Wallace’s major claim to fame was his advocacy of currency reform. He belonged to the 19th-century tradition of agitators for irredeemable paper money and government notes. Variants of the proposal were advocated by men as influential as Isaac Buchanan and William Alexander Thomson*. Depression tended to precipitate these campaigns, and the slump of the 1870s occasioned lengthy discussions on monetary policy. Wallace argued that the depression was simply a product of mismanagement, and was “due to the system of credit, a necessity under our policy. It is false and vicious, impoverishing the many and enriching the few, destroying industry and degrading the people . . . . They had idolised gold, placed it on a throne, made it master of the world, and, to day, it was crushing the life out of capital and destroying labour.” He felt that inflation too was a result of the “same abominable system of credit.” Many observers attributed the economic ills of the 1870s to overproduction. Wallace dismissed this argument with contempt, stating that “over-production is of itself an impossibility – that the wants of men are as illimitable as human thought – and man is able to consume all that he can produce.” The monetary system even generated the “conflict between capital and labour all over the world.” The solution to these problems, of course, was irredeemable paper currency. “It was plain that money of this kind which would buy all a man wanted and pay all his debts was good enough.” He revealed the crudeness of his approach when he exclaimed: “The hon. Minister of Finance thinks it best to borrow money. I think it better to make it.”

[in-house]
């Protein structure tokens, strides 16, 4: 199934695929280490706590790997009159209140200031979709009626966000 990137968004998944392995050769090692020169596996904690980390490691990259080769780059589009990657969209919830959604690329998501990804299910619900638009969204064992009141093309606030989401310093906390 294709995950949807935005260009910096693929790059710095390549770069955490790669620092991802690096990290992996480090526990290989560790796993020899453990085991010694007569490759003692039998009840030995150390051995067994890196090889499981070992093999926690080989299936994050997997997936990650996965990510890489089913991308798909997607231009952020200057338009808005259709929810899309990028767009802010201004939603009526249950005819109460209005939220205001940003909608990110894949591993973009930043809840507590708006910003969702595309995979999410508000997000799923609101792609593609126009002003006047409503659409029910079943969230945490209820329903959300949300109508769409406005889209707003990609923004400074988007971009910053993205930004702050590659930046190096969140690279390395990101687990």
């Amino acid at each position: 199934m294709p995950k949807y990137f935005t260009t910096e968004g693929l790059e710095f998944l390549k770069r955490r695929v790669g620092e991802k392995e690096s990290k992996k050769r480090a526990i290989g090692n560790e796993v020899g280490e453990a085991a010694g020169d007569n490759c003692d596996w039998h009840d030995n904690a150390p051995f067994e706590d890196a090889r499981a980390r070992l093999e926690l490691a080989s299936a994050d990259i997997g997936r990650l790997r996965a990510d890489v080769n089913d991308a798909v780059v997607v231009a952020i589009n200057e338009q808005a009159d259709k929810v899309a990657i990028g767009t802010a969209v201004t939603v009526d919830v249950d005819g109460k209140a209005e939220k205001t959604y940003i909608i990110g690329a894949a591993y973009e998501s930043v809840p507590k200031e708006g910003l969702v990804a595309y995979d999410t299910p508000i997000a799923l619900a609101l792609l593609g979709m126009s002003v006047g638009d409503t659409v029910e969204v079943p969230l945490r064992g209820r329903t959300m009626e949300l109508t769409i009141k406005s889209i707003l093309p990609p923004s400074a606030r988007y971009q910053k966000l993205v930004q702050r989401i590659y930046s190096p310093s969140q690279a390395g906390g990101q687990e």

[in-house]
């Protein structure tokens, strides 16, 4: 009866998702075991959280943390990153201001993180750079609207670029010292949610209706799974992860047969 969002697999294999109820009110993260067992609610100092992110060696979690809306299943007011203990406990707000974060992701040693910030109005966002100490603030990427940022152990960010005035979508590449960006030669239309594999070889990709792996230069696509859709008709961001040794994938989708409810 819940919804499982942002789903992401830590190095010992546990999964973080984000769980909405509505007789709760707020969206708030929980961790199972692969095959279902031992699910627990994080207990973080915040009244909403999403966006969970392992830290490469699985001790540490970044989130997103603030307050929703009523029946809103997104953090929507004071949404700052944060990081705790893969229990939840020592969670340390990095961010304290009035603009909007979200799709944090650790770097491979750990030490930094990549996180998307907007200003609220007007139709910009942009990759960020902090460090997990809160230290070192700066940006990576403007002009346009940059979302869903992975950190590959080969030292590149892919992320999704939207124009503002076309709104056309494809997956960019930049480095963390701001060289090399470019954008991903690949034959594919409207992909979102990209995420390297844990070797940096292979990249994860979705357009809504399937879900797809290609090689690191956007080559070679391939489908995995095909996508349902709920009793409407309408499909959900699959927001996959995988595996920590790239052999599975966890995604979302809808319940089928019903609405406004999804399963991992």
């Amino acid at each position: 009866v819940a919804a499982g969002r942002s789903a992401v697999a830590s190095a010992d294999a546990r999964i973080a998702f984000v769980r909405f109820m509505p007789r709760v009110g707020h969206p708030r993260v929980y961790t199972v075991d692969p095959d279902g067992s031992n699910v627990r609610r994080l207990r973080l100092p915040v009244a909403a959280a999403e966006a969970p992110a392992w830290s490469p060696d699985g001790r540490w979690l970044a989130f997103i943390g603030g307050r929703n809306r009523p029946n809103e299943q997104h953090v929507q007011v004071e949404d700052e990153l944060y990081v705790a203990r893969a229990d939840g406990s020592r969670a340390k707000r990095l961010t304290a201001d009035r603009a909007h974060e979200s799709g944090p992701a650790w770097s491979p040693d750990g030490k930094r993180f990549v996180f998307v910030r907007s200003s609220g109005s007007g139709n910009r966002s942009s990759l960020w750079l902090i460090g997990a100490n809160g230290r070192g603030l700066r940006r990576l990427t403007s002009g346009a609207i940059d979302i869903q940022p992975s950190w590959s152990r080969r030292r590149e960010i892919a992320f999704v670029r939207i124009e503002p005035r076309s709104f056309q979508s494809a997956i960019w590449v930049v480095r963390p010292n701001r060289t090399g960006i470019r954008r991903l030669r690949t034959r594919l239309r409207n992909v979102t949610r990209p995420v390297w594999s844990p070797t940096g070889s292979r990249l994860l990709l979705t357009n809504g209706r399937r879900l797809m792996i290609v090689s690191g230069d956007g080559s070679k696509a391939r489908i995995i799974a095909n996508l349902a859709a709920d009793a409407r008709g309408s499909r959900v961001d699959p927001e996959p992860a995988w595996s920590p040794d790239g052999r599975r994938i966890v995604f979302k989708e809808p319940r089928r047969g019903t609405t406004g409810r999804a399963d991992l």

These views were presented to the House of Commons over a ten-year period in long and repetitive speeches. Wallace often met with heavy heckling, but in spite of boring and irritating his colleagues, he retained considerable popularity. In 1885, 34 government members of parliament petitioned Macdonald on Wallace’s behalf, asking that he be appointed dominion land commissioner at Winnipeg. Macdonald declined to make the appointment, however. The Simcoe Norfolk Reformer was obviously correct when it commented in Wallace’s obituary: “No doubt he would have risen much higher in the Dominion’s service but for his unfortunate connection with the Paper Money party, of which he was looked upon as the leader.”
PAC, MG 26, A. Can., House of Commons, Debates, 1875–82. British Canadian (Simcoe, Ont.), 1861–87. Globe, 1874. Norfolk Reformer (Simcoe), 1 Sept. 1887. Canadian directory of parl. (J. K. Johnson). CPC, 1873; 1875; 1879; 1883; 1889. Illustrated historical atlas of the county of Norfolk, Ont., comp. H. R. Page (Toronto, 1877; repr. Belleville, Ont., 1972). Lewis Brown, A history of Simcoe, 1829–1929 . . . (Simcoe, 1929). C. D. W. Goodwin, Canadian economic thought: the political economy of a developing nation, 1814–1914 (Durham, N.C., and London, 1961). Simcoe and Norfolk County: in commemoration of the Simcoe reunion of Norfolk County old boys, August 2nd to 7th, 1924 (Simcoe, 1924). Swainson, “Personnel of politics.”